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lazlo
10-24-2007, 04:36 PM
About a month ago I stumbled across a 23 lb spool of Ampco Aluminum Bronze MIG wire on Ebay:

http://i7.ebayimg.com/04/i/000/b9/8d/69f4_1.JPG

Aluminum Bronze has a tensile strength of 80,000 - 105,000 PSI (mild steel is 60,000), and a Rockwell Hardness of 80 - 100 HrB (mild steel is 71 HrB).
So it's extremely wear resistant, but it still has the bearing properties (low-friction, anti-galling) of SAE 660 bearing bronze.

I was playing around in the shop to see if I could use the Aluminum Bronze to re-surface cast iron with MIG Brazing: i.e., using the MIG gun to "spray" a coating of aluminum bronze on the cast iron substrate, without overheating the cast iron itself.

This is just a quick and dirty "hardfacing" pass: I didn't overlap passes like you do with real hardfacing. This is a ductile iron casting from an old drill press quill:

http://i164.photobucket.com/albums/u15/rtgeorge_album/ABHardface001s.jpg

The iron casting never got above ~400 F, but the bronze is completely bonded to the surface, as you can see after a couple of milling passes with a cheap 2" Chicom TPG insert facemill (aluminum bronze is a bitch to mill!). The mill is running on powerfeed in this picture, but the camera stopped the motion:

http://i164.photobucket.com/albums/u15/rtgeorge_album/ABHardface009s.jpg

And here's the final result. It's hard to see from the shiny reflection of the bronze, but there's no porosity, aside from the uneven passes on the far side with the MIG gun (which is why they tell you to do overlapping passes with hardfacing):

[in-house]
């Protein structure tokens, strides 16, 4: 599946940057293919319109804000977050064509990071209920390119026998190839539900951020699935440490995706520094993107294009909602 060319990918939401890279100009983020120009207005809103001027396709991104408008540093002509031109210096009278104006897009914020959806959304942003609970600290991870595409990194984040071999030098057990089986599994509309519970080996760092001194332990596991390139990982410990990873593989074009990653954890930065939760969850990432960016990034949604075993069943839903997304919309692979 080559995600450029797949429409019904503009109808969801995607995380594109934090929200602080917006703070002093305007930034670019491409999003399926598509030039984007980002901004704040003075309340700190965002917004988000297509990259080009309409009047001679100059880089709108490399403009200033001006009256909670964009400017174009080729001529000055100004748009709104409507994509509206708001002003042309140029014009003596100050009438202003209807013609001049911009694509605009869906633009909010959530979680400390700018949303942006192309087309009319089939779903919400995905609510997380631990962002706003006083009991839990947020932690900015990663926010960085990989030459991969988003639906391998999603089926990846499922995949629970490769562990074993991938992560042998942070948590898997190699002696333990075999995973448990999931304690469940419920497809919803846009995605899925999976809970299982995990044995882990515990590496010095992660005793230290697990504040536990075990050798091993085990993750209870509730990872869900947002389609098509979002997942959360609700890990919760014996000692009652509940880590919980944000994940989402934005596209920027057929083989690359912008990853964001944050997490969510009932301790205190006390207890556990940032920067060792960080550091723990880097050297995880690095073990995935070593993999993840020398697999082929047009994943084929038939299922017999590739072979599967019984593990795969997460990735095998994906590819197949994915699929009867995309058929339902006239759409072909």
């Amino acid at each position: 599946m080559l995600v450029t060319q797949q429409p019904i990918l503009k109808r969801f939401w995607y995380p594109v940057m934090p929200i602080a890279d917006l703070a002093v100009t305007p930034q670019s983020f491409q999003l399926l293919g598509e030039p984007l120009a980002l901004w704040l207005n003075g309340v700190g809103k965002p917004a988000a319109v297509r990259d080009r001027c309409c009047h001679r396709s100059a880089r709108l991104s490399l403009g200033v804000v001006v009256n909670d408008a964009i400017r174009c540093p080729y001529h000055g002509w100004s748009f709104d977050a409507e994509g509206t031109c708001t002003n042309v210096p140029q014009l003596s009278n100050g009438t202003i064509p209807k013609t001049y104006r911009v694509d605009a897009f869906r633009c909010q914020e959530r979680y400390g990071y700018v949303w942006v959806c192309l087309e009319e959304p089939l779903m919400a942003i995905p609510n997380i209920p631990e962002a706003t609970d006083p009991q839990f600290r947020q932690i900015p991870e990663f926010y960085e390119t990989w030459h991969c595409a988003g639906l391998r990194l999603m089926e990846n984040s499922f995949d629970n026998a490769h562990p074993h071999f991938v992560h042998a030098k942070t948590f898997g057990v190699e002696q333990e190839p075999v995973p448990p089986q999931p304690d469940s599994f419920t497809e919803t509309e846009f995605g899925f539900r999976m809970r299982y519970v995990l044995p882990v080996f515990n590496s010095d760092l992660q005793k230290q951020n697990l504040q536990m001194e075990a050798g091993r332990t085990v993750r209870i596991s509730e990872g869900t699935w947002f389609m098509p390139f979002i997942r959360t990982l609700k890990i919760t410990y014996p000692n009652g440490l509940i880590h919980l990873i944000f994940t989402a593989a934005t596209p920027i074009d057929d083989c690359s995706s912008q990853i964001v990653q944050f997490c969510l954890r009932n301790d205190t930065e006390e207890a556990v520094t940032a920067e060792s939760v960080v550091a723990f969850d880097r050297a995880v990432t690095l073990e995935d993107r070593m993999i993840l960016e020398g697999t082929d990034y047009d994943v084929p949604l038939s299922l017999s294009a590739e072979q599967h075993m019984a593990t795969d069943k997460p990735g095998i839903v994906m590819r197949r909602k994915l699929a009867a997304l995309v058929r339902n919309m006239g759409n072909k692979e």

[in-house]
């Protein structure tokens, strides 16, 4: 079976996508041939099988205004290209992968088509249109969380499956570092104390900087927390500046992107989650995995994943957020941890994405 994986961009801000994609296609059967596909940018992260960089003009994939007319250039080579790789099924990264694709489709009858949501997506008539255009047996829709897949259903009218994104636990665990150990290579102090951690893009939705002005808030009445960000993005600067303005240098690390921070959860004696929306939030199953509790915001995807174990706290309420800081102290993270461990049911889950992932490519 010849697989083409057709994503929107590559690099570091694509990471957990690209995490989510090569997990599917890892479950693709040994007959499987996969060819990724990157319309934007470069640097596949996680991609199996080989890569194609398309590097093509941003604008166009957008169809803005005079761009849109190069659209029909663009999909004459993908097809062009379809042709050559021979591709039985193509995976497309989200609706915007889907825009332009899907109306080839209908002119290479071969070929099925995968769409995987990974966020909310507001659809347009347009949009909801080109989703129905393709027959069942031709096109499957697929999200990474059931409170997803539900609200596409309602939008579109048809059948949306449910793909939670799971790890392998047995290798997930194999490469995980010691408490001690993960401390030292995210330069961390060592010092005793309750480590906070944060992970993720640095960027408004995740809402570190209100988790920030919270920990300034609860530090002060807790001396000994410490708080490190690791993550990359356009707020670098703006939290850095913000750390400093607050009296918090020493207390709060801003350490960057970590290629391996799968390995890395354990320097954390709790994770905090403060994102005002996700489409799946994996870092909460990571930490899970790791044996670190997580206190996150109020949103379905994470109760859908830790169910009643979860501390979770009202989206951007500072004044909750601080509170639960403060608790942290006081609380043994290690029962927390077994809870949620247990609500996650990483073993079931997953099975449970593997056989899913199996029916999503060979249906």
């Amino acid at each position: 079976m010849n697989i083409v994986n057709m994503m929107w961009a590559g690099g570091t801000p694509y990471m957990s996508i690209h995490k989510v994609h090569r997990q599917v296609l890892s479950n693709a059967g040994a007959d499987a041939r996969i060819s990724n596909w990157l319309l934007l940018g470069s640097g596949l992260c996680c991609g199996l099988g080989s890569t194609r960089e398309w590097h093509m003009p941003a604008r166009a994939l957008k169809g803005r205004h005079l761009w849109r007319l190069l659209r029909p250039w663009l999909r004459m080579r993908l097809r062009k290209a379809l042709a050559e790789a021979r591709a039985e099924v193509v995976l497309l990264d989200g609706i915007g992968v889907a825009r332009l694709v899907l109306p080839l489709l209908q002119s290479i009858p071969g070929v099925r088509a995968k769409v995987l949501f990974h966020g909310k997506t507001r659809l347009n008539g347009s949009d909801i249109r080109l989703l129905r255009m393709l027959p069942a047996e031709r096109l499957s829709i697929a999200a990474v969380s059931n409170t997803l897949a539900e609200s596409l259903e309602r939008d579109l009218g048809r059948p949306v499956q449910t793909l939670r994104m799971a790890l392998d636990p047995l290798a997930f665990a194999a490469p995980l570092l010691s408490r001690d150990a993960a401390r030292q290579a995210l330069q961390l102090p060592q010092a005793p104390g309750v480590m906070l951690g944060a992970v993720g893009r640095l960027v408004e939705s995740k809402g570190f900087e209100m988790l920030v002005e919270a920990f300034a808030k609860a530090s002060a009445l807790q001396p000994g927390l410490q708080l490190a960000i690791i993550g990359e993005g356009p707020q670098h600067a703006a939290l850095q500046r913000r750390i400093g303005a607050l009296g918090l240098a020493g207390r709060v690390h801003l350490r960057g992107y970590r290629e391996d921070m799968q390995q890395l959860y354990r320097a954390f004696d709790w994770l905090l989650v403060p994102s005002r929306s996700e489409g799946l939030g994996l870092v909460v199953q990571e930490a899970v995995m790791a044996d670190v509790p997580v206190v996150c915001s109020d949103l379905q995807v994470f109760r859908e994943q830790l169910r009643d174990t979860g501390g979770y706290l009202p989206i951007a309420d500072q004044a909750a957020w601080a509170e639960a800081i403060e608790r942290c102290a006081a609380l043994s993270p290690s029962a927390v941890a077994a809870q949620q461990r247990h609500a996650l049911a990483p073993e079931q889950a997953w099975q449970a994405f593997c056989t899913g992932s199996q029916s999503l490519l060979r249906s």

http://i164.photobucket.com/albums/u15/rtgeorge_album/ABHardface011s.jpg

Now I'm looking around the shop for parts that need a low-friction, highly wear-resistant coating :)

I've got an extra set of half nuts for my lathe that were badly worn -- a couple layers of aluminum bronze and an ACME tap, and I'll have a new set of low-friction, extremely wear-resistant, half nuts.

I've also got a mis-matched tailstock for my T&C Grinder that's 1/8" low from the workhead -- I'm thinking of facing the bottom with aluminum bronze, and some mill and hand-scraping work...

pcarpenter
10-24-2007, 04:48 PM
I would guess you are not going to like hand scraping that stuff:D

It may not be an issue with a TS for a tool and cutter grinder (unlike say a lathe tailstock) but the trouble with way faces with dramatically different hardness is that you move almost all the wear to the softer surface. You might not want to do this on a lathe tailstock for example. Lest anyone would misinterpret what I am saying, hard on soft is a good idea for way faces...but *really* hard on soft means most of the wear on one face.